How ‘stealth warrior’ bacteria turn a tick’s gut microbes against itself

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(Yale University) Before infecting humans, tick-borne bacteria or viruses first have to get past a tick’s defenses to colonize it. How this occurs is not well understood. To investigate, Yale researchers studied a model of the second-most-common tick-borne infection in the United States, human granulocytic anaplasmosis, which can cause headaches, muscle pain, and even death.

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Conclusions
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Source: Student Doctor NetworkCategory: Universities & Medical Training Authors: Tags: PM&R Source Type: forums

Conclusions: The robotic approach represents a feasible, safe, and effective surgical option for hysterectomy for “transgender male” affected by gender dysphoria.
PMID: 31588839 [PubMed – as supplied by publisher]

AbstractHuman granulocytic anaplasmosis (HGA) is a tickborne rickettsial disease caused by the bacteriumAnaplasma phagocytophilum. Reported cases have increased with the highest incidence in the Northeast. To our knowledge, this is the first report of anaplasmosis associated with an inflammatory arthritis. A 64-year-old man, with a history of Crohn ’s disease controlled on budesonide, presented to the emergency room in August 2017 with a week history of headache, sore throat, fever, myalgias, rash, and joint pain. There was no clinical evidence of active Crohn’s disease. He lives in Nassau County and participat…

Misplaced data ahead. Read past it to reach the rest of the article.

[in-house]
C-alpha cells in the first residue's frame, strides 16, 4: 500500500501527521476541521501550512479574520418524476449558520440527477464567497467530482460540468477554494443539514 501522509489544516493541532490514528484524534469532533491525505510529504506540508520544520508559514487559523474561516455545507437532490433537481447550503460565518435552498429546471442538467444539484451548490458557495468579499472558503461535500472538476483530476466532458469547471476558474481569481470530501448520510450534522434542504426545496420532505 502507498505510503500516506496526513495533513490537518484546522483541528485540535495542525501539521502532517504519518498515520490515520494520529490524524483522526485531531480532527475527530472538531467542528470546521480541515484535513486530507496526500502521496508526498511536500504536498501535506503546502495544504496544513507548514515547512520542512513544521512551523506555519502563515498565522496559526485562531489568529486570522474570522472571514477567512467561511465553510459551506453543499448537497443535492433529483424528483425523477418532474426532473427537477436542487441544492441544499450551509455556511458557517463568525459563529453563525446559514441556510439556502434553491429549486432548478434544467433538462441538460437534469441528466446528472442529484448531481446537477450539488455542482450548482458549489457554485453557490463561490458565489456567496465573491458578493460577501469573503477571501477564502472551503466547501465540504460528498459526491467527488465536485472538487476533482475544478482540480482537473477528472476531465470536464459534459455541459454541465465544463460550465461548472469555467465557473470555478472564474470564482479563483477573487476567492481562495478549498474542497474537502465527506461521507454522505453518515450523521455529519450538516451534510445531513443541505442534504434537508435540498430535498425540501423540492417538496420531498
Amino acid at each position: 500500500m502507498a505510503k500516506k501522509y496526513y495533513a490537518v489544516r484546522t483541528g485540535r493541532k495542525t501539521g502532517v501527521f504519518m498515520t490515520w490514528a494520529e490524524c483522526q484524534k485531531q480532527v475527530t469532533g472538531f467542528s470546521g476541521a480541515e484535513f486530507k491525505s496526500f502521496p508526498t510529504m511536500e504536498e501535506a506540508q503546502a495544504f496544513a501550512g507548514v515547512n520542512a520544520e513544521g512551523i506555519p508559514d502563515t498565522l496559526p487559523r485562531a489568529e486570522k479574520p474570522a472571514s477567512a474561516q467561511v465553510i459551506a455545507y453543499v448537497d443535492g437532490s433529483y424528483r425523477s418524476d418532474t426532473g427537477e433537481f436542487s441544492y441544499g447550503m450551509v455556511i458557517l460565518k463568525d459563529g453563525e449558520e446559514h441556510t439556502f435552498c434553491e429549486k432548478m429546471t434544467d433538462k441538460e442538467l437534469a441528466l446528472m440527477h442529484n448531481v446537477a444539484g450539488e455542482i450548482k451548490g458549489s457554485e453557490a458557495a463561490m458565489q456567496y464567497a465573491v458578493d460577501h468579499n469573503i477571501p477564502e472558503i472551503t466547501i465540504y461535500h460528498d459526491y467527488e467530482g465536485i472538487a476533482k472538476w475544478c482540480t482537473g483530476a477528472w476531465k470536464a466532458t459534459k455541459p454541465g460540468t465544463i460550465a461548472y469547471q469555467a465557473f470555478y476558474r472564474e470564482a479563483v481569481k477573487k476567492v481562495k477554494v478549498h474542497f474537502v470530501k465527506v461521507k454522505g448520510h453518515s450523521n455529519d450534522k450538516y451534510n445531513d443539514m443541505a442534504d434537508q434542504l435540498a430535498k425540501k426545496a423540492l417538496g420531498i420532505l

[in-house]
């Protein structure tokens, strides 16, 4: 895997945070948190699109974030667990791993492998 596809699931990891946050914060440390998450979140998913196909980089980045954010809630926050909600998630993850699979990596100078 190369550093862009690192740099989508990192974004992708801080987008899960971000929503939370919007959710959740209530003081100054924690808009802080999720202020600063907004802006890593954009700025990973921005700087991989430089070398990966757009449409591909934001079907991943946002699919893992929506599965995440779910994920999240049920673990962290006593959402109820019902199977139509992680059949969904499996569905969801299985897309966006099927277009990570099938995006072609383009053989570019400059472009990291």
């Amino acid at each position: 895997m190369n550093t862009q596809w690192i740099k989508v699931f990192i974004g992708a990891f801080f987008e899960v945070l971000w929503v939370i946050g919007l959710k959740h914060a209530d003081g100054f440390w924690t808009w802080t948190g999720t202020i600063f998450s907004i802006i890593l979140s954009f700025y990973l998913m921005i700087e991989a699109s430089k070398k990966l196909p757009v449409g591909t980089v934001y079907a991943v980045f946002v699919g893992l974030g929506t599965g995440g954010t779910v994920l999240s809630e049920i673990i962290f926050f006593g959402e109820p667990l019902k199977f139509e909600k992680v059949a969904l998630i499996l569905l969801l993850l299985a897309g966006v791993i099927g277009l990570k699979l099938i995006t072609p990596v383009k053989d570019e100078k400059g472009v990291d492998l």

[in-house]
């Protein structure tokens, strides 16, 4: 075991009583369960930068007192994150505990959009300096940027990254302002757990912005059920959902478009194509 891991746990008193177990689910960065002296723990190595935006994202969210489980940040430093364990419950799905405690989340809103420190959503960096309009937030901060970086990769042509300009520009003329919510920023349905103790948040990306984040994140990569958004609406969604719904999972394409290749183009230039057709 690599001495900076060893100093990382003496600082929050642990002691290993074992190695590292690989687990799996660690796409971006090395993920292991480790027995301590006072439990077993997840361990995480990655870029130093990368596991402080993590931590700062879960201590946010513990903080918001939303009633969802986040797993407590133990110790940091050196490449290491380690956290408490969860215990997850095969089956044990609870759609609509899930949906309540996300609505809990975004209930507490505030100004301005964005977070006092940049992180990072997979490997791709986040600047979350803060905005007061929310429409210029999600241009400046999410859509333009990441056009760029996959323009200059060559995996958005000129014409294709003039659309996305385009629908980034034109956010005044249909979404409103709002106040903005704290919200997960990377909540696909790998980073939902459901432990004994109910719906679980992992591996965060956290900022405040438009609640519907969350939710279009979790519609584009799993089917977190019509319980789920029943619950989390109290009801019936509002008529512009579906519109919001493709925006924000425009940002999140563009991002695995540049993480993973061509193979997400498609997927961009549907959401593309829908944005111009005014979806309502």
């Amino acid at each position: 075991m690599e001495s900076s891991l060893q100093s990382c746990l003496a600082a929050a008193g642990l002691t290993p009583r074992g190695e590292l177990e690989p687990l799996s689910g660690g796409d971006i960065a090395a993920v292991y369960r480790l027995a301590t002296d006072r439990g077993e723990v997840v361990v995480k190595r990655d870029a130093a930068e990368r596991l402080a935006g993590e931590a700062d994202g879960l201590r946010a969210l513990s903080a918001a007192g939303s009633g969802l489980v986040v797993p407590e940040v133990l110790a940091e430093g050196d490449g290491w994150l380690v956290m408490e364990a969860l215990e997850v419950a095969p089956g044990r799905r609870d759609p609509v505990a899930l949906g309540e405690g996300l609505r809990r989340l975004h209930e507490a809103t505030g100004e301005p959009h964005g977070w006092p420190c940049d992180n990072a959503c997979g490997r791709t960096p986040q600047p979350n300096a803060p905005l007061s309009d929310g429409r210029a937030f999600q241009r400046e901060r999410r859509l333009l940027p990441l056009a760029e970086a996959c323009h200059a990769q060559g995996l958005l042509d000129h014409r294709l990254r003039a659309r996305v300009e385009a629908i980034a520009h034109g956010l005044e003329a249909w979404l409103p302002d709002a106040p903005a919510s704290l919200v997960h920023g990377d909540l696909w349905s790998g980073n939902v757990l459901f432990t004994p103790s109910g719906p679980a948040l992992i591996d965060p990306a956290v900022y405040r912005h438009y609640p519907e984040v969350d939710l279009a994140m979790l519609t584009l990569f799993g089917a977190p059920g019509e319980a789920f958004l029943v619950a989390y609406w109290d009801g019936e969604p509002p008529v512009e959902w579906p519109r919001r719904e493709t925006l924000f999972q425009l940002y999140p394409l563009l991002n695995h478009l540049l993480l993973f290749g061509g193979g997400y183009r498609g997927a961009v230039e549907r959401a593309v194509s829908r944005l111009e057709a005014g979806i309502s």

For most of us, springtime marks the return of life to a dreary landscape, bringing birdsong, trees in bud, and daffodils in bloom. But if you work for the Centers for Disease Control and Prevention (CDC), the coming of spring means the return of nasty diseases spread by ticks and mosquitoes.
The killjoys at CDC celebrated the end of winter with a bummer of a paper showing that infections spread by ticks doubled in the United States from 2004 to 2016. (Tick populations have exploded in recent decades, perhaps due to climate change and loss of biodiversity.)
Lyme disease
The most common infection spread by ticks in the US i…

Source: Harvard Health BlogCategory: Consumer Health News Authors: Tags: Health Infectious diseases Source Type: blogs

“Doesn’t it typically happen during the summer?” asked a worried lady that had walked into my clinic in November with a growing circular rash on her wrist. She was referring, of course, to Lyme disease, that scourge of outdoor enthusiasts. While the peak season for Lyme disease is indeed summer, the ticks that transmit it are active March through December. And, while this may be off-season for the ticks, it is a good time to catch up on how to stay safe in the not-so-distant spring.
What is Lyme disease, and how do you treat it?
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Source: Harvard Health BlogCategory: Consumer Health News Authors: Tags: Health Infectious diseases Prevention Source Type: blogs

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